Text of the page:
Everyone is forecasting the largest economic catastrophe since the Great Depression. There are many similarities. The news, government and it seems most people think this is an attack on the American Dream, our pursuit of happiness and that our lives will not be worth living. They focus only on the bottom two levels of Abraham Maslow's pyramid and equate this with happiness. My thesis for this post is that hard times makes us stop and try to figure what is true happiness as opposed to the propaganda spread by social scientists, government experts and advertising agencies.
The Great Depression and perhaps today are the two most significant times in the last century that the physiological needs (air, water, food, shelter, clothing), and safety needs (protection from crime, loss of income and/or retirement, health care) have been in serious jeopardy for a significant portion of the general population. Natural disasters like hurricanes, fires and earthquakes hit only an isolated area. Economic depressions hit the country (even the world) as a whole, thus having greater impact. In all of these tragedies there is loss of life, and great pain. This also produces great soul searching. People step back from the rat race, ask themselves if losing their house, car, furniture, etc. is really the end of the world?
In time all material things lost due to these circumstances, though missed, can be replaced. And when they look at how much energy and effort went into the accumulation of all they lost thinking that these things would make them happy they realize how foolish they'd been.
- Happiness is not a house, or a car, or expensive clothes. This only covers steps 1 & 2 of the pyramid.
- Happiness is not to be found in a job. Again this covers steps 1 & 2.
- Happiness is not found in the family. Steps 3, 4 & 5 all have to do with love, togetherness, emotional well being, accomplishment, serenity. Things we all need. Happiness, but just because we need it does not make for happiness.
- Happiness is not to be found in Religion or running away from it all. Sidharta Guatama (The Buddha) chose enlightenment over temporary fame, chose poverty in order to focus on his mind and spirit. In Christianity those who retreated to monasteries or convents chose a small cell and meager food to devote their lives to prayer and meditation. Others chose a life of helping and serving others. Other religions have similar practices of either escape or altruism. Giving up steps 1 & 2 and 3 to focus on steps 4 & 5 doesn't mean you'll be happy either.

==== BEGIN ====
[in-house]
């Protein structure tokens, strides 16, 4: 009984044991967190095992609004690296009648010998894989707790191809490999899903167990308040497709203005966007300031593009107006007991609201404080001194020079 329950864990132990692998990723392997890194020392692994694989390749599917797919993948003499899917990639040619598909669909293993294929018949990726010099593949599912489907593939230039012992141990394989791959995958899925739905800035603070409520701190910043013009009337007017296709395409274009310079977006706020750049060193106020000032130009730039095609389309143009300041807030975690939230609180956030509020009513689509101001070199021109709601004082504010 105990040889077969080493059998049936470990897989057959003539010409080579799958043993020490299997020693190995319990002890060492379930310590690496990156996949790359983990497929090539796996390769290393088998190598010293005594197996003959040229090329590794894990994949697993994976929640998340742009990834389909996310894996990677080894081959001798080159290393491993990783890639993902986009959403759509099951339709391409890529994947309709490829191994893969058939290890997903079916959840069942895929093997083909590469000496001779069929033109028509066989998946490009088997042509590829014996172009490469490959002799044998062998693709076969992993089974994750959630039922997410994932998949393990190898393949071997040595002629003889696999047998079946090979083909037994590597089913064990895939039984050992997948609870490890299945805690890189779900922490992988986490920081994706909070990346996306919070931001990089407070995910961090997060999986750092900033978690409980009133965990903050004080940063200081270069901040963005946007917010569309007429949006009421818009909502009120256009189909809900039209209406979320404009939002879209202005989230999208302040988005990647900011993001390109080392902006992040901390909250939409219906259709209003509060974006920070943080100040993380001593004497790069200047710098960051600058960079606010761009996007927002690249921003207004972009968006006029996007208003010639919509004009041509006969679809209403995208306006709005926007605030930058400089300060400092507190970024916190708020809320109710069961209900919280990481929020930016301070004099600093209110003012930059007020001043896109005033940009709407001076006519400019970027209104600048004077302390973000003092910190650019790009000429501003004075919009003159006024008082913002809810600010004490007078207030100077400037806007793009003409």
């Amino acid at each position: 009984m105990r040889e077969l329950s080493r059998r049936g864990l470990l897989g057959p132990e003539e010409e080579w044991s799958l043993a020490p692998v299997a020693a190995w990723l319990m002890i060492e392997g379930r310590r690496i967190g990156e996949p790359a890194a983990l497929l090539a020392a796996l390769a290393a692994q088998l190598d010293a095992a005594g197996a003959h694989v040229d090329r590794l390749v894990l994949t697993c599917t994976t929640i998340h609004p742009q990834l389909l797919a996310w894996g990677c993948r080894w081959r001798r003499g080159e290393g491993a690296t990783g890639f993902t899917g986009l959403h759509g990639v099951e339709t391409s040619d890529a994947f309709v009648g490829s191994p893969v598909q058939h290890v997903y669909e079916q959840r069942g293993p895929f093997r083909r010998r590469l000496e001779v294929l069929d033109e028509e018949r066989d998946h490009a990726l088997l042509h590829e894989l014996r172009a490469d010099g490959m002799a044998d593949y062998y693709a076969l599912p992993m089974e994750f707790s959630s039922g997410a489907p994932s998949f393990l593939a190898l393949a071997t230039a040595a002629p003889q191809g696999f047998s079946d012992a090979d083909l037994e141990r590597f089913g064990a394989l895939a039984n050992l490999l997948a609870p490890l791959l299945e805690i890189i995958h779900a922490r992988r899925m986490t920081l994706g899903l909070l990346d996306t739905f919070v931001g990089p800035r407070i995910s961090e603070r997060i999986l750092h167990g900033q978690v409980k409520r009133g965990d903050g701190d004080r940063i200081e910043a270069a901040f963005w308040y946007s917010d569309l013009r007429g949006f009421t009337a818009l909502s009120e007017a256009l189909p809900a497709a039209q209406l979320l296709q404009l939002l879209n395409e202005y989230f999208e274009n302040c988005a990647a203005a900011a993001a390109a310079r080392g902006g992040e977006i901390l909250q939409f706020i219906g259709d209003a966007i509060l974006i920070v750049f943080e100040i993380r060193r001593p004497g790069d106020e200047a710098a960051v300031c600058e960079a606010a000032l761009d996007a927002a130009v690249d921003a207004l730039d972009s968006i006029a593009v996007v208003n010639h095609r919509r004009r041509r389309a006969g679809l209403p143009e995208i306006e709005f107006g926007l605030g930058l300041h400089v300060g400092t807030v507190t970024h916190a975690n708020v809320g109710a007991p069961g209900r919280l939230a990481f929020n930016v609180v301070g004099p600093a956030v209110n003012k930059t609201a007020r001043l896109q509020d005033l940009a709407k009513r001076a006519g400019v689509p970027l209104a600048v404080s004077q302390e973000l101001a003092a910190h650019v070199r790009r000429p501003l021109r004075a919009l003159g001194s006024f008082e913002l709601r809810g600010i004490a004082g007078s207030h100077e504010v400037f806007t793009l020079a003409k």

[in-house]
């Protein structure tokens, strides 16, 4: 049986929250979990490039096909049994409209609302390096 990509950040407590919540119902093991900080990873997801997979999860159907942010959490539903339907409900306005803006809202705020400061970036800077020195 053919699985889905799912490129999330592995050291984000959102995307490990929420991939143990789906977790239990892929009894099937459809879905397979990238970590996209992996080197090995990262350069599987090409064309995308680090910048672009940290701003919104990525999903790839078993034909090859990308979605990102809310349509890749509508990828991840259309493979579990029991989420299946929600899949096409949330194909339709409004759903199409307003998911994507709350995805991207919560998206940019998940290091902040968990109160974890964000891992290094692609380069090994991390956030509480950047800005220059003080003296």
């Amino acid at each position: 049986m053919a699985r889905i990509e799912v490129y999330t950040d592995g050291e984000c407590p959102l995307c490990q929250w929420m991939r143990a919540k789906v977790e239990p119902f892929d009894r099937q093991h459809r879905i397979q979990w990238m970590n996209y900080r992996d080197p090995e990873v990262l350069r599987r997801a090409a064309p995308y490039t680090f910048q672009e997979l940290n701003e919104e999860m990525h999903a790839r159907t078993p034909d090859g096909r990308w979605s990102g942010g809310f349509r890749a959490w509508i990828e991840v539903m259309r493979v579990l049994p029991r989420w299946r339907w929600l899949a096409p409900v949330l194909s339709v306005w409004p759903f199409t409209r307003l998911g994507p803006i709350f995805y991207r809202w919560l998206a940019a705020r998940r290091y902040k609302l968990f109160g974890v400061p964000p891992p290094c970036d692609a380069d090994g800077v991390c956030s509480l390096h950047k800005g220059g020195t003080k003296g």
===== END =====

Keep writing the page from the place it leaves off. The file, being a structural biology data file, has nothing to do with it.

For me, happiness is balance, completion, striving to reach a goal no matter if its ever reached. The good times are always the ones where you are climbing the hill not coasting down it. When you're coasting down it's easier to appreciate the good times than when you're focused on going up the hill.
I like the visual of Maslow's pyramid. Happiness, what he calls self-actualization is not connected to the pyramid, it's removed and sits above. Is it possible to be happy and have little or none of the other parts of the pyramid -- yes. Is it possible to be happy and have all of the pyramid -- yes.
In summation in good economic times people get caught up in the acquisition of material possessions thinking this will make them happy. Hard economic times, disasters, or tragedies make us take stock of things that have real value not just monetary value. Real value like real happiness is unique to each individual. Read the Beatitudes, Jesus chose as blessed (happy) those society thought would be most miserable. Society can only use Maslow's bottom two steps as an indicator for happiness which is a pretty lousy yard stick.
Each person has to figure out for themselves what makes them happy. This is a time where there's a collective "gut check." It's a time to be enjoyed, savored, appreciated not feared. It's a time to learn what really matters in life and focus on that instead of possessions.